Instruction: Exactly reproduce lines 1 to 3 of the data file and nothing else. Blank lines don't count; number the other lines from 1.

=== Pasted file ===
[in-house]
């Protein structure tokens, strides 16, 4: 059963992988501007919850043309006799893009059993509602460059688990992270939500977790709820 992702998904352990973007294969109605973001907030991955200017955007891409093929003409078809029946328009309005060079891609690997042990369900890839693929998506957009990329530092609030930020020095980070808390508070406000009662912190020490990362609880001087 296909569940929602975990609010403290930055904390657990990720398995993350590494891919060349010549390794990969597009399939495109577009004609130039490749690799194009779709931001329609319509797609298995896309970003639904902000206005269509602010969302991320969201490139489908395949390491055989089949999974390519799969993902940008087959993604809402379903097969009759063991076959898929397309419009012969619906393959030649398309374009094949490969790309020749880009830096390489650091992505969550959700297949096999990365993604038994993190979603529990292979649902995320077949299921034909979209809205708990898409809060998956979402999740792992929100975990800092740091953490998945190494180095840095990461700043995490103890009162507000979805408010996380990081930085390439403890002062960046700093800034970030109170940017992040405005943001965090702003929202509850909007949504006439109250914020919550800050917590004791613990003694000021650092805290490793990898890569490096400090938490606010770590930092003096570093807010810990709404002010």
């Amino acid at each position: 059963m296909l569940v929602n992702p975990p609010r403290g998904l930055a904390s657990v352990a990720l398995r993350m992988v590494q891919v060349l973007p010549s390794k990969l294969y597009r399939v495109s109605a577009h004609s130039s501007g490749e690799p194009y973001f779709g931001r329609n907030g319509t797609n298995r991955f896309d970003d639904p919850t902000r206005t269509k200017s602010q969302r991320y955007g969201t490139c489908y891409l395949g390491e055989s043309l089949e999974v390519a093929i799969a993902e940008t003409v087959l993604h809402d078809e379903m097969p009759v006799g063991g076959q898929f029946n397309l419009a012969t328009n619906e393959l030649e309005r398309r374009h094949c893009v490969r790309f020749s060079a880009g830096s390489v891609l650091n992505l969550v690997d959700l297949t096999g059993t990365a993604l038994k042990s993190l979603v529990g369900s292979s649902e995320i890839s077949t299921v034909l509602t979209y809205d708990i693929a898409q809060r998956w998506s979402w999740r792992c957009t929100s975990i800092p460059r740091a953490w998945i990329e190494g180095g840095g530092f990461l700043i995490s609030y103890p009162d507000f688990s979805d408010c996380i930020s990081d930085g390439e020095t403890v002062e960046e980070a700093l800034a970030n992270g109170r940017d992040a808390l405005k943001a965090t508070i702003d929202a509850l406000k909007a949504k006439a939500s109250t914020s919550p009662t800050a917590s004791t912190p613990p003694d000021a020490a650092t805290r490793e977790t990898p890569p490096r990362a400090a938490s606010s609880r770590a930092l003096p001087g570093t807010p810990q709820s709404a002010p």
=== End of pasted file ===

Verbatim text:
[in-house]
């Protein structure tokens, strides 16, 4: 059963992988501007919850043309006799893009059993509602460059688990992270939500977790709820 992702998904352990973007294969109605973001907030991955200017955007891409093929003409078809029946328009309005060079891609690997042990369900890839693929998506957009990329530092609030930020020095980070808390508070406000009662912190020490990362609880001087 296909569940929602975990609010403290930055904390657990990720398995993350590494891919060349010549390794990969597009399939495109577009004609130039490749690799194009779709931001329609319509797609298995896309970003639904902000206005269509602010969302991320969201490139489908395949390491055989089949999974390519799969993902940008087959993604809402379903097969009759063991076959898929397309419009012969619906393959030649398309374009094949490969790309020749880009830096390489650091992505969550959700297949096999990365993604038994993190979603529990292979649902995320077949299921034909979209809205708990898409809060998956979402999740792992929100975990800092740091953490998945190494180095840095990461700043995490103890009162507000979805408010996380990081930085390439403890002062960046700093800034970030109170940017992040405005943001965090702003929202509850909007949504006439109250914020919550800050917590004791613990003694000021650092805290490793990898890569490096400090938490606010770590930092003096570093807010810990709404002010």
């Amino acid at each position: 059963m296909l569940v929602n992702p975990p609010r403290g998904l930055a904390s657990v352990a990720l398995r993350m992988v590494q891919v060349l973007p010549s390794k990969l294969y597009r399939v495109s109605a577009h004609s130039s501007g490749e690799p194009y973001f779709g931001r329609n907030g319509t797609n298995r991955f896309d970003d639904p919850t902000r206005t269509k200017s602010q969302r991320y955007g969201t490139c489908y891409l395949g390491e055989s043309l089949e999974v390519a093929i799969a993902e940008t003409v087959l993604h809402d078809e379903m097969p009759v006799g063991g076959q898929f029946n397309l419009a012969t328009n619906e393959l030649e309005r398309r374009h094949c893009v490969r790309f020749s060079a880009g830096s390489v891609l650091n992505l969550v690997d959700l297949t096999g059993t990365a993604l038994k042990s993190l979603v529990g369900s292979s649902e995320i890839s077949t299921v034909l509602t979209y809205d708990i693929a898409q809060r998956w998506s979402w999740r792992c957009t929100s975990i800092p460059r740091a953490w998945i990329e190494g180095g840095g530092f990461l700043i995490s609030y103890p009162d507000f688990s979805d408010c996380i930020s990081d930085g390439e020095t403890v002062e960046e980070a700093l800034a970030n992270g109170r940017d992040a808390l405005k943001a965090t508070i702003d929202a509850l406000k909007a949504k006439a939500s109250t914020s919550p009662t800050a917590s004791t912190p613990p003694d000021a020490a650092t805290r490793e977790t990898p890569p490096r990362a400090a938490s606010s609880r770590a930092l003096p001087g570093t807010p810990q709820s709404a002010p």